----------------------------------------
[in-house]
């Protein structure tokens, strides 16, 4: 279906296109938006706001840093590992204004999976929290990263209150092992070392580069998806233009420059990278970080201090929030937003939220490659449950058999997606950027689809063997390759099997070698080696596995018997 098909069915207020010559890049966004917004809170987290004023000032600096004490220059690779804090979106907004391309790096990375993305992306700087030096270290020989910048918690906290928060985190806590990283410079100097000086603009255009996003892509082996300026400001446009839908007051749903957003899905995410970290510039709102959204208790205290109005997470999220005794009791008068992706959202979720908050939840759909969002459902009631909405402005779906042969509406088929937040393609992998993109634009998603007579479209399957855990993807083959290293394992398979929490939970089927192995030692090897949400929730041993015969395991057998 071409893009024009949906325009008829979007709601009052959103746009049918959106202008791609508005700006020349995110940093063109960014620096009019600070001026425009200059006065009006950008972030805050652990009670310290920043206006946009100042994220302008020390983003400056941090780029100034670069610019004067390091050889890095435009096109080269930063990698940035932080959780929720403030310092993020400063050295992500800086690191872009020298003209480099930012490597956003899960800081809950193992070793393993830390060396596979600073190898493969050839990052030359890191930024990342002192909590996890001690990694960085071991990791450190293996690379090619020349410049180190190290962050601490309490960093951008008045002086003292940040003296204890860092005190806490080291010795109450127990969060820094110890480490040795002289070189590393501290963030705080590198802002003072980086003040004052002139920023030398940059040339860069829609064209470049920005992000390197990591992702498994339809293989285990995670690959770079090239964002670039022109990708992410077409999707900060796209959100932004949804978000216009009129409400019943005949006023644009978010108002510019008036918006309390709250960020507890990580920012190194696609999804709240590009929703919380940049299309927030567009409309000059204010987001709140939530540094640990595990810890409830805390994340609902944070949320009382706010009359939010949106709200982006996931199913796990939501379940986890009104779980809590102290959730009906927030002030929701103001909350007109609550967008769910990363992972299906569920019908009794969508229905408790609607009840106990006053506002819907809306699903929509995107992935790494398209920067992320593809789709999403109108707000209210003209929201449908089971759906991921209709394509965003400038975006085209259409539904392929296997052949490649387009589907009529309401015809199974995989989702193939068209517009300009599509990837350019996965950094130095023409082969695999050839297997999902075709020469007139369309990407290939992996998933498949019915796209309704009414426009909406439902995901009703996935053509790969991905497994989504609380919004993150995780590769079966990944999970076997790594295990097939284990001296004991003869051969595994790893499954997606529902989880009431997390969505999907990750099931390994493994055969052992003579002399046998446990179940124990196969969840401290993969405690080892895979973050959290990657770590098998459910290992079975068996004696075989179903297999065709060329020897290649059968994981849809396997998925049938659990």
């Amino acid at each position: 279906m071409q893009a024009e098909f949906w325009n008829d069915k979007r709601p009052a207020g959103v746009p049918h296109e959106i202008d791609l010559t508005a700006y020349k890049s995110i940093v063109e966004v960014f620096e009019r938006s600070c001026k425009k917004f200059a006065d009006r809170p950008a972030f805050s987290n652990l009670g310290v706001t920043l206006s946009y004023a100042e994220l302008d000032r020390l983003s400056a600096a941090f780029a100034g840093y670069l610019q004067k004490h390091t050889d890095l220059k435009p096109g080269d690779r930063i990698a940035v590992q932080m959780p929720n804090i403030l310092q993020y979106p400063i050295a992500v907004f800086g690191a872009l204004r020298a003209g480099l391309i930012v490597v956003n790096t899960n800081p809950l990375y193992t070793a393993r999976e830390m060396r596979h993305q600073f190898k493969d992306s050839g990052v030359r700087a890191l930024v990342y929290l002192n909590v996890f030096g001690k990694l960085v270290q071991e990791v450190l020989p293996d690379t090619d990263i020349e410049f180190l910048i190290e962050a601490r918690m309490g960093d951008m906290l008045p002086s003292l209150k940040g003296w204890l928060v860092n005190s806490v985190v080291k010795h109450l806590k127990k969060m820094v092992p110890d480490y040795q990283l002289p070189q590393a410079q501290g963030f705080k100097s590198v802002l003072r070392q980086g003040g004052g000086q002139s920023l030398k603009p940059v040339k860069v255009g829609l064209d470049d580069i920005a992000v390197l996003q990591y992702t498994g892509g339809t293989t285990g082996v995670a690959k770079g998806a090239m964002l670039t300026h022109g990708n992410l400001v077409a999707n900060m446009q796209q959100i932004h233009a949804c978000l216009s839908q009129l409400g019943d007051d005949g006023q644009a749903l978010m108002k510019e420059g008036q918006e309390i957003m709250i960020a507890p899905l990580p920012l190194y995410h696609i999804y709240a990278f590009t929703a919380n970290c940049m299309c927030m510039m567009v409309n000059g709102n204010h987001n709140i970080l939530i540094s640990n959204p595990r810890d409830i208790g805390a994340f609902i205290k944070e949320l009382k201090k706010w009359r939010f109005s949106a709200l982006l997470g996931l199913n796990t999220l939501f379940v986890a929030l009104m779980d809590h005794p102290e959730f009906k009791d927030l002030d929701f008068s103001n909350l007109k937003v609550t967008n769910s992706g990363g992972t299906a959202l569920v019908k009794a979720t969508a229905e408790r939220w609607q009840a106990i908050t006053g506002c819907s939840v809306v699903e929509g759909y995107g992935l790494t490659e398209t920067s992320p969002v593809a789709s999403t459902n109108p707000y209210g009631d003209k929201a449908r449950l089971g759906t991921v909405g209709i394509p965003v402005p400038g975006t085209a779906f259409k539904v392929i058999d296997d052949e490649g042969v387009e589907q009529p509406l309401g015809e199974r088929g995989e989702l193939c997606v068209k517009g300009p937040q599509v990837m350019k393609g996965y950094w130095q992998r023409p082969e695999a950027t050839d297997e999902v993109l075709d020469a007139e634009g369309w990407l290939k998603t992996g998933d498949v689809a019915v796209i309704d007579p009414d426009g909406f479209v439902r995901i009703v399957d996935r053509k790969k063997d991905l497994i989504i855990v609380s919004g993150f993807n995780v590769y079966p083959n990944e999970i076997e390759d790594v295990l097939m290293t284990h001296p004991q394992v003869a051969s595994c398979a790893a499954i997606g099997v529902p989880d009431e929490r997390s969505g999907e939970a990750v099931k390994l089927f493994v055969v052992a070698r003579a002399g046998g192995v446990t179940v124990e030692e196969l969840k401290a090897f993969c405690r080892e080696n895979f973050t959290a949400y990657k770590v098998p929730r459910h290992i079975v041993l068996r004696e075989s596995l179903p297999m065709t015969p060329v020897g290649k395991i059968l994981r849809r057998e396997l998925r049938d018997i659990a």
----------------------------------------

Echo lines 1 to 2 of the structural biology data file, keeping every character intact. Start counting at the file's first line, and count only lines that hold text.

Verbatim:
[in-house]
């Protein structure tokens, strides 16, 4: 279906296109938006706001840093590992204004999976929290990263209150092992070392580069998806233009420059990278970080201090929030937003939220490659449950058999997606950027689809063997390759099997070698080696596995018997 098909069915207020010559890049966004917004809170987290004023000032600096004490220059690779804090979106907004391309790096990375993305992306700087030096270290020989910048918690906290928060985190806590990283410079100097000086603009255009996003892509082996300026400001446009839908007051749903957003899905995410970290510039709102959204208790205290109005997470999220005794009791008068992706959202979720908050939840759909969002459902009631909405402005779906042969509406088929937040393609992998993109634009998603007579479209399957855990993807083959290293394992398979929490939970089927192995030692090897949400929730041993015969395991057998 071409893009024009949906325009008829979007709601009052959103746009049918959106202008791609508005700006020349995110940093063109960014620096009019600070001026425009200059006065009006950008972030805050652990009670310290920043206006946009100042994220302008020390983003400056941090780029100034670069610019004067390091050889890095435009096109080269930063990698940035932080959780929720403030310092993020400063050295992500800086690191872009020298003209480099930012490597956003899960800081809950193992070793393993830390060396596979600073190898493969050839990052030359890191930024990342002192909590996890001690990694960085071991990791450190293996690379090619020349410049180190190290962050601490309490960093951008008045002086003292940040003296204890860092005190806490080291010795109450127990969060820094110890480490040795002289070189590393501290963030705080590198802002003072980086003040004052002139920023030398940059040339860069829609064209470049920005992000390197990591992702498994339809293989285990995670690959770079090239964002670039022109990708992410077409999707900060796209959100932004949804978000216009009129409400019943005949006023644009978010108002510019008036918006309390709250960020507890990580920012190194696609999804709240590009929703919380940049299309927030567009409309000059204010987001709140939530540094640990595990810890409830805390994340609902944070949320009382706010009359939010949106709200982006996931199913796990939501379940986890009104779980809590102290959730009906927030002030929701103001909350007109609550967008769910990363992972299906569920019908009794969508229905408790609607009840106990006053506002819907809306699903929509995107992935790494398209920067992320593809789709999403109108707000209210003209929201449908089971759906991921209709394509965003400038975006085209259409539904392929296997052949490649387009589907009529309401015809199974995989989702193939068209517009300009599509990837350019996965950094130095023409082969695999050839297997999902075709020469007139369309990407290939992996998933498949019915796209309704009414426009909406439902995901009703996935053509790969991905497994989504609380919004993150995780590769079966990944999970076997790594295990097939284990001296004991003869051969595994790893499954997606529902989880009431997390969505999907990750099931390994493994055969052992003579002399046998446990179940124990196969969840401290993969405690080892895979973050959290990657770590098998459910290992079975068996004696075989179903297999065709060329020897290649059968994981849809396997998925049938659990």